Thursday, January 31, 2019
Peter Jackson and Company Do A Remarkable Job Restoring World War I Footage In They Shall Not Grow Old
They Shall Not Grow Old chronicles the experiences of World War I soldiers via voice-over testimonies from soldiers who were actually there on the front lines of battle accompanied by footage from World War I that starts out looking like standard footage from the 1910's as it's rendered in black-and-white and in a tiny aspect ratio that contains the footage in a small box in the middle of the screen. Once the soldiers travel overseas, however, much like how Dorothy stepped into full Technicolor once she first arrived in Oz, the on-screen images blossom into a wider aspect ratio that fills up the entire screen with fully colorized images as well as newly created sound and vocal work that make sure each tank carries an intimidating rumble and every soldier has a voice within the footage.
If you've seen the trailers for They Shall Not Grow Old, you've likely seen this impressive visual effects wizardry already but it's still a sight to behold on the big screen in the context of the film. Aside from a handful of minor technical gaffes (like one fellow in the footage whose audio doesn't quite match up to his lips), it's an impressive achievement that makes the world that these soldiers experienced feel all the more visceral. Even the 3D, a technique that seems to have faded away once again after generating so much hype at the dawn of the decade, is put to good use here throughout as a way of capturing subtle pieces of depth in the old-timey images. Even the initial black-and-white segments get some fine mileage out of the third dimension since the 3D makes the square aspect ratio feel like a literal window that one could poke their head out of to get a better look at the black-and-white exterior outside.
In perhaps the greatest piece of praise one could offer They Shall Not Grow Old, one forgets they're even watching painstakingly restored archival footage after a while, the images and accompanying anecdotes from the soldiers are so engrossing that one can forget all the technical prowess on display. Much of that comes down to the effective nature of the various stories told by way of voice-over the people who were there in the trenches of No Man's Land. Recorded years after they stepped off the battlefield, these gentlemen have all got tales to tell about being normal people, some as young as 15, being brought into a war where they would, more likely than not, have to put their own lives on the line.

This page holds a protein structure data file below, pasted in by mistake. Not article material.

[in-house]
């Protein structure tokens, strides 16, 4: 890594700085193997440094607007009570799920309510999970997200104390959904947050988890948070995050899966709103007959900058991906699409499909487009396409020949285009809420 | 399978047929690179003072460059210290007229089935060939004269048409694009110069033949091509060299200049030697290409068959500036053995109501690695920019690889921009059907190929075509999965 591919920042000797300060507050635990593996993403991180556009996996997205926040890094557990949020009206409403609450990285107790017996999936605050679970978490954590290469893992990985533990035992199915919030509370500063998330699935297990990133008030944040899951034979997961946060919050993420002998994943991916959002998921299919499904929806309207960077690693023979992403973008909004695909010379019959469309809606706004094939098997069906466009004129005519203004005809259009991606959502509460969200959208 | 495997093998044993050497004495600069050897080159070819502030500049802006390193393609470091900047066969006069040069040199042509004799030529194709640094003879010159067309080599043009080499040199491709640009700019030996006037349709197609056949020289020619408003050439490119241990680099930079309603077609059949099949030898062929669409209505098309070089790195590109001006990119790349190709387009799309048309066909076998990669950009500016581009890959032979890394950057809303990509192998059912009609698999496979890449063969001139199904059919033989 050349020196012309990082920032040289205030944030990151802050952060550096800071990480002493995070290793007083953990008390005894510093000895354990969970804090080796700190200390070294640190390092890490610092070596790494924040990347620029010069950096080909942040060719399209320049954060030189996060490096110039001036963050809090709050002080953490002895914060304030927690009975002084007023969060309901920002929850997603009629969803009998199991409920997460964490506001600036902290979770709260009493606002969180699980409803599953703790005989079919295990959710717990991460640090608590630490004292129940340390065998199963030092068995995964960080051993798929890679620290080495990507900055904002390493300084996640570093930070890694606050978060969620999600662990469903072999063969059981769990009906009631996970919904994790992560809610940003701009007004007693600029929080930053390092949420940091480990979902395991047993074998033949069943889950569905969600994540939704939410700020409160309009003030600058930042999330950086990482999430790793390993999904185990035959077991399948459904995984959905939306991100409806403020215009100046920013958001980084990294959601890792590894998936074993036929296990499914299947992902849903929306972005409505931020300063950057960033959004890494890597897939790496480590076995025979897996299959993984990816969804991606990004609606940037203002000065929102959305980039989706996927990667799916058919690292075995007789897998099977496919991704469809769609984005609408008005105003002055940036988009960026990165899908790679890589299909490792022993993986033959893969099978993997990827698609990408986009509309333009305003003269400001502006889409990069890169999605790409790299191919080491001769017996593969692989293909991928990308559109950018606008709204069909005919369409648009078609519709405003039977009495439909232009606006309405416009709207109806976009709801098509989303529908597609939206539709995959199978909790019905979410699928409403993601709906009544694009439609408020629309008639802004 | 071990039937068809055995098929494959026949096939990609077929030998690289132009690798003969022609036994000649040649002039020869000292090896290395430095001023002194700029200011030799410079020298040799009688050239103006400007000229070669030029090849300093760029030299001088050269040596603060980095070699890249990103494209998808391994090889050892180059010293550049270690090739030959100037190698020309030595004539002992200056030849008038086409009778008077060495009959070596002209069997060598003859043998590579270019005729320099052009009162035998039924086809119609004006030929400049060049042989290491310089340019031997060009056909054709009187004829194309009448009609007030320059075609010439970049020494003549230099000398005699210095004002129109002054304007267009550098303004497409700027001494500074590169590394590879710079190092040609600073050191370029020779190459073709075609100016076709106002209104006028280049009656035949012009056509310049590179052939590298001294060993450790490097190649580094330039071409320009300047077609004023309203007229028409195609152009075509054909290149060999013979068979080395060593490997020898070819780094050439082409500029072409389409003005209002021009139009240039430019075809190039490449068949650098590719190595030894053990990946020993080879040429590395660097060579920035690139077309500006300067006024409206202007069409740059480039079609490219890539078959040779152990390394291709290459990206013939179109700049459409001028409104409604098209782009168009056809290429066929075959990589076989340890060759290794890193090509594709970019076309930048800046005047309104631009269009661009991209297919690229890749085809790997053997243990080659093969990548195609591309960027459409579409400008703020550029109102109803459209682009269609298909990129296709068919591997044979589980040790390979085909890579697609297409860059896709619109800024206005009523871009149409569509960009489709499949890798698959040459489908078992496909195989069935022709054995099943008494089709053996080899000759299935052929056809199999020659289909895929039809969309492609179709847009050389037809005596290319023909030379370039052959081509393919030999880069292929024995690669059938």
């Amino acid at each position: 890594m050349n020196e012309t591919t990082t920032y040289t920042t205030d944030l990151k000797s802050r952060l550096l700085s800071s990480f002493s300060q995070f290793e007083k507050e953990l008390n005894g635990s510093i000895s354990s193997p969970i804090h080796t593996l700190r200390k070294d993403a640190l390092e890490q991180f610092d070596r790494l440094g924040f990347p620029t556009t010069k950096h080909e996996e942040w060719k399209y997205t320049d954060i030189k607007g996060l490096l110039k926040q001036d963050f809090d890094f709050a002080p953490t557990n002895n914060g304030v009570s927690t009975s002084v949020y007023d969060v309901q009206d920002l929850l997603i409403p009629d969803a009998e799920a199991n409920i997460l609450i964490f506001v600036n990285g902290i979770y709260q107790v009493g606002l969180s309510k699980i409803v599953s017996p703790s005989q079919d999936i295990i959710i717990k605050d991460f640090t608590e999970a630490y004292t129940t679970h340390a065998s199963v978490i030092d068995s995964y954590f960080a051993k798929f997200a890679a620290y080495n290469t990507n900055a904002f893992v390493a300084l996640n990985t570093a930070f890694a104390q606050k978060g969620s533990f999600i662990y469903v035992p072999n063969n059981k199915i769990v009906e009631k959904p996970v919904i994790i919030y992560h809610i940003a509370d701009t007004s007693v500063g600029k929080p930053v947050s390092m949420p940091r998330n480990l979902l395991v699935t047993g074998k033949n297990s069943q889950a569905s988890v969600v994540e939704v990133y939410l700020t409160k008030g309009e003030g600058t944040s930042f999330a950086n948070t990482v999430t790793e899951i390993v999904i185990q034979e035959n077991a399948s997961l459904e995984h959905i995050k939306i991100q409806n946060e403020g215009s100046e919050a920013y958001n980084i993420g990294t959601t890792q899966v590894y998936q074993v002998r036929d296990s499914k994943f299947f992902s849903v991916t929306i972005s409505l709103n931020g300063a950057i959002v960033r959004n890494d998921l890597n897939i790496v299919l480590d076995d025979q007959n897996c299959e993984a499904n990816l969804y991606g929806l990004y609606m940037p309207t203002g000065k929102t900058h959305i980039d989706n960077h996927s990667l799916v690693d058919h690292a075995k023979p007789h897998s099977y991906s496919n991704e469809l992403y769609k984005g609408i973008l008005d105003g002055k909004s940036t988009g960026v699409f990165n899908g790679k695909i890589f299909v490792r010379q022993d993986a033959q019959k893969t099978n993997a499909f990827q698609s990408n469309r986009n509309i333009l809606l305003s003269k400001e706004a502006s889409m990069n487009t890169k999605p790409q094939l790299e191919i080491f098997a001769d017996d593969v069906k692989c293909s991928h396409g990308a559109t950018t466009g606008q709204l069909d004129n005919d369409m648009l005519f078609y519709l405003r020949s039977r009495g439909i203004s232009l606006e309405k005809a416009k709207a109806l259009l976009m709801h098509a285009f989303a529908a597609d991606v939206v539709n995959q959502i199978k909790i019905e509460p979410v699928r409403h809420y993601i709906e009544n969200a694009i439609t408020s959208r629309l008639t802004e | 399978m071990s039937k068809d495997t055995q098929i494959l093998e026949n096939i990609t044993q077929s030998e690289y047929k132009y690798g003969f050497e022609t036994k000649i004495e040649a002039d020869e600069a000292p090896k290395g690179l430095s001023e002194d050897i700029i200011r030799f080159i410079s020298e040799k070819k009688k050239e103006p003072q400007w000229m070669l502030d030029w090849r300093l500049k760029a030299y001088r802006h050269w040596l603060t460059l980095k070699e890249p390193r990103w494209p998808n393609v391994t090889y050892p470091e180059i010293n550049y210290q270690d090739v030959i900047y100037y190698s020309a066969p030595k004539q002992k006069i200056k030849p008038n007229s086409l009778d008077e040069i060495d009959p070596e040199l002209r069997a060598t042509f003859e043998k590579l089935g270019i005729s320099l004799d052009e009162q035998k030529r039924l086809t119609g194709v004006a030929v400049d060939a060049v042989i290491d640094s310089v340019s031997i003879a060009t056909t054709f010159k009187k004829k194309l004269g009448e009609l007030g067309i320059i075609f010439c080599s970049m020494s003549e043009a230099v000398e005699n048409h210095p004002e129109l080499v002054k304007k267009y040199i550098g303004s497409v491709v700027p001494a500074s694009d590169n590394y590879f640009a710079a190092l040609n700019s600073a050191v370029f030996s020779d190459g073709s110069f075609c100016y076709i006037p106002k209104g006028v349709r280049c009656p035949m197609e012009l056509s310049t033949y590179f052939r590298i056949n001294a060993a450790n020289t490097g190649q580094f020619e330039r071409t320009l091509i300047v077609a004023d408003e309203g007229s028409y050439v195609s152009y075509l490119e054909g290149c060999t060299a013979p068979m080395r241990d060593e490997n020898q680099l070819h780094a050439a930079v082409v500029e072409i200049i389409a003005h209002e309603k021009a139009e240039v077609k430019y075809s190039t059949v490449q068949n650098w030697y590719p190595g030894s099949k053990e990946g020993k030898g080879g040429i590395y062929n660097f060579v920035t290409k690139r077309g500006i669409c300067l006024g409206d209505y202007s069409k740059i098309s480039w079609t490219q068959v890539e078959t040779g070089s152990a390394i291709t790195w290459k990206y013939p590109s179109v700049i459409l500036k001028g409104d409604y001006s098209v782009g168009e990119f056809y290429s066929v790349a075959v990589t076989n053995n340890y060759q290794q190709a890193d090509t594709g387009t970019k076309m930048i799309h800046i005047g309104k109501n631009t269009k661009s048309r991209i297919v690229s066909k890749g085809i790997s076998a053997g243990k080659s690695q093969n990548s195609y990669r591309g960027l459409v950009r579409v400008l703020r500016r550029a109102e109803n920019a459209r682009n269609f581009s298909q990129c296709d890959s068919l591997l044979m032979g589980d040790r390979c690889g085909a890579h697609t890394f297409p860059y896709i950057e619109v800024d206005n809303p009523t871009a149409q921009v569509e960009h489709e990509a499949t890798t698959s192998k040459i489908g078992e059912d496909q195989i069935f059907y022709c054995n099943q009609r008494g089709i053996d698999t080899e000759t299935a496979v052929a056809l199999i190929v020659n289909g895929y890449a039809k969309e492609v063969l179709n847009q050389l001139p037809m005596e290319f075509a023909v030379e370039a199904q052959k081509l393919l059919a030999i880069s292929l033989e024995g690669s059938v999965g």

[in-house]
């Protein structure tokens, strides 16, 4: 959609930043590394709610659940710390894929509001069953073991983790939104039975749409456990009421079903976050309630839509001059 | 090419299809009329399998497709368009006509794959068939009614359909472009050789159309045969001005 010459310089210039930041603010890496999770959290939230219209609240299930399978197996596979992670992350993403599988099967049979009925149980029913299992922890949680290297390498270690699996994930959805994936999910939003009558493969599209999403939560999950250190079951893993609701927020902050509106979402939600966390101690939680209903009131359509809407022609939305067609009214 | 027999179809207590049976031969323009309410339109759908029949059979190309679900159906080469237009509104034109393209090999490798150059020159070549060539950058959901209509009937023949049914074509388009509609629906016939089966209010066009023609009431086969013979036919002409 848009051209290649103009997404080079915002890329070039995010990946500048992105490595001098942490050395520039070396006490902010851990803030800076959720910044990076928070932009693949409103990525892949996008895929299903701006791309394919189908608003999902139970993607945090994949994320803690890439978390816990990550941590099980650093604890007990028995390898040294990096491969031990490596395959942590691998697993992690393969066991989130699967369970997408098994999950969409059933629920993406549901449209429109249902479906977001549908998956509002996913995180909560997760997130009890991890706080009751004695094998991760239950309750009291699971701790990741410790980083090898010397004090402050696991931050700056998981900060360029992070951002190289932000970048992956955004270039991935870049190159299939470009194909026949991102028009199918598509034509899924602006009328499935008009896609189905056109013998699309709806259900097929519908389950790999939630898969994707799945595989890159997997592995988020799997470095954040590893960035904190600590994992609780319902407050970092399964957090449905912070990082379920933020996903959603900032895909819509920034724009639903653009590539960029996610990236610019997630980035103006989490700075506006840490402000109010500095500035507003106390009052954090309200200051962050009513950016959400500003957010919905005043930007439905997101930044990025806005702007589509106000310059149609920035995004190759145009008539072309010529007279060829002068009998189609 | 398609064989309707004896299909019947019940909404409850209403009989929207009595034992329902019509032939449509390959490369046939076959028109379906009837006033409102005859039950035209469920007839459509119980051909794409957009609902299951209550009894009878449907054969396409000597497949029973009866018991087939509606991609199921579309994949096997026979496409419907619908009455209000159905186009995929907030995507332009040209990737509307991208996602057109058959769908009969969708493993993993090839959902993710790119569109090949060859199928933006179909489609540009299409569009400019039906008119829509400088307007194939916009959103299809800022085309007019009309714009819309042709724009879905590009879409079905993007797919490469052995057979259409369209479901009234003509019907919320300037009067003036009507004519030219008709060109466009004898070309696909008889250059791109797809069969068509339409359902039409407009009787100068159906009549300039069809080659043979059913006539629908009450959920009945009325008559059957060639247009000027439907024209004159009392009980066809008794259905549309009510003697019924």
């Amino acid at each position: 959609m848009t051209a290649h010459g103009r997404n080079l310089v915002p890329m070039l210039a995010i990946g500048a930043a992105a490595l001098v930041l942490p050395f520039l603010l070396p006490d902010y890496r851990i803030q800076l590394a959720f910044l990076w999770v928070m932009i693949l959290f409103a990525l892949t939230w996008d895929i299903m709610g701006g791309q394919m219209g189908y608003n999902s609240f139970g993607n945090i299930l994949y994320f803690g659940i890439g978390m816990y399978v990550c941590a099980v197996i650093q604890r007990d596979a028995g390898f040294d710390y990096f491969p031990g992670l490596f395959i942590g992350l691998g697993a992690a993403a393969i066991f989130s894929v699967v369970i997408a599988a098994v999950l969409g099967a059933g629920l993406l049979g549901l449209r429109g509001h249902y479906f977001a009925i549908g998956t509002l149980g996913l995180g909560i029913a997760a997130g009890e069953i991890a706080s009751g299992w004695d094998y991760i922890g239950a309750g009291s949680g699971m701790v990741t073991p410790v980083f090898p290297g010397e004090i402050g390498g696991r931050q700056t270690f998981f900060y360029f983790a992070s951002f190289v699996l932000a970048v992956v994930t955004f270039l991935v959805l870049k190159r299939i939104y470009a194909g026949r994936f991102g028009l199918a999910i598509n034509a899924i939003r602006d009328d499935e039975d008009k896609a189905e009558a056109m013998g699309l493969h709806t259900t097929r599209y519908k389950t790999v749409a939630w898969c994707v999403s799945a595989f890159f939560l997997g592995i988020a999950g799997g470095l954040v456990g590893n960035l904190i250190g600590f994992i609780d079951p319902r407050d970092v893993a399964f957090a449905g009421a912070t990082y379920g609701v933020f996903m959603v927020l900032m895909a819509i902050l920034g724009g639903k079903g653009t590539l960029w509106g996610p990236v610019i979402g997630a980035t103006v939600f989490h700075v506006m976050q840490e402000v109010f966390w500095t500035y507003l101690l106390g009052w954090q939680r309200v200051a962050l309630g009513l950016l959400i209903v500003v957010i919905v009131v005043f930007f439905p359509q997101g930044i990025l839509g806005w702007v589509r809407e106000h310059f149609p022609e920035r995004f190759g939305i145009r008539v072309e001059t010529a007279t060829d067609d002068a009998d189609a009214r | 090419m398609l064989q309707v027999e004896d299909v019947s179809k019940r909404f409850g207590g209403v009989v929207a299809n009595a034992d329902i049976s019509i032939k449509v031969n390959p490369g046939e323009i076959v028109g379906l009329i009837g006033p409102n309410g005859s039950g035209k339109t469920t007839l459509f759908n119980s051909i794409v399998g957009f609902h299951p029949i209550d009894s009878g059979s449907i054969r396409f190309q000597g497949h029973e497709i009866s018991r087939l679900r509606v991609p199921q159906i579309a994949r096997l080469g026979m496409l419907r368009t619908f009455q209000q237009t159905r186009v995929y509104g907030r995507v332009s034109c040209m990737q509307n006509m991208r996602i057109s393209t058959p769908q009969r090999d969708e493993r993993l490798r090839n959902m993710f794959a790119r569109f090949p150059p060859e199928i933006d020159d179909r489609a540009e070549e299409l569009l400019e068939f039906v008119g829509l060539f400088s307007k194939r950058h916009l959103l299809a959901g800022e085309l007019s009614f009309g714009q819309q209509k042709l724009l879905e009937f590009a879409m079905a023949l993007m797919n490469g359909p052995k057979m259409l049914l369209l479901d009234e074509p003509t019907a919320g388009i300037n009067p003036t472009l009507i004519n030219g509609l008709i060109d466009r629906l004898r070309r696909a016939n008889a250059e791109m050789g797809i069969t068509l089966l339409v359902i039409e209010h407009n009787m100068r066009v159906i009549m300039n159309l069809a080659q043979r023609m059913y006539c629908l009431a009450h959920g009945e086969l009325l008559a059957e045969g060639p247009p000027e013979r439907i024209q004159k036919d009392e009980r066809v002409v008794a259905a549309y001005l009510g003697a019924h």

One of the most fascinating parts in how the recounting of their stories is the anecdote from British soldiers about how they and the enemy troops they were fighting shared a common sentiment of not understanding the war they were fighting, the reasons they were sacrificing themselves was a mystery to them both. Both these British soldiers and their adversaries were caught up in the grander sweep of history and that's communicated nicely by both the wider aspect ratio and the level of detail one can finally see in the newly restored footage. That footage frequently depicts World War I soldiers being dwarfed by just their surroundings and in other cases being even greatly outmatched in sizes by explosions caused enemy weaponry.
In this manner and in numerous other ways, They Shall Not Grow Old uses the technology at its disposal to provide an exceptional visual accompaniment to the stories of actual World War I soldiers. In a nice extra touch, the Fathom Event screening I attended of this feature was followed up by a featurette chronicling how this archival footage was brought to life in this way and it's truly impressive to see all the work that went into this project, particularly in terms of the soundwork which adds a level of realistic detail one might just take for granted while watching the movie. All of the hard work has certainly paid off, They Shall Not Grow Old is an excellent example of how to use modern technology to brilliantly explore the past.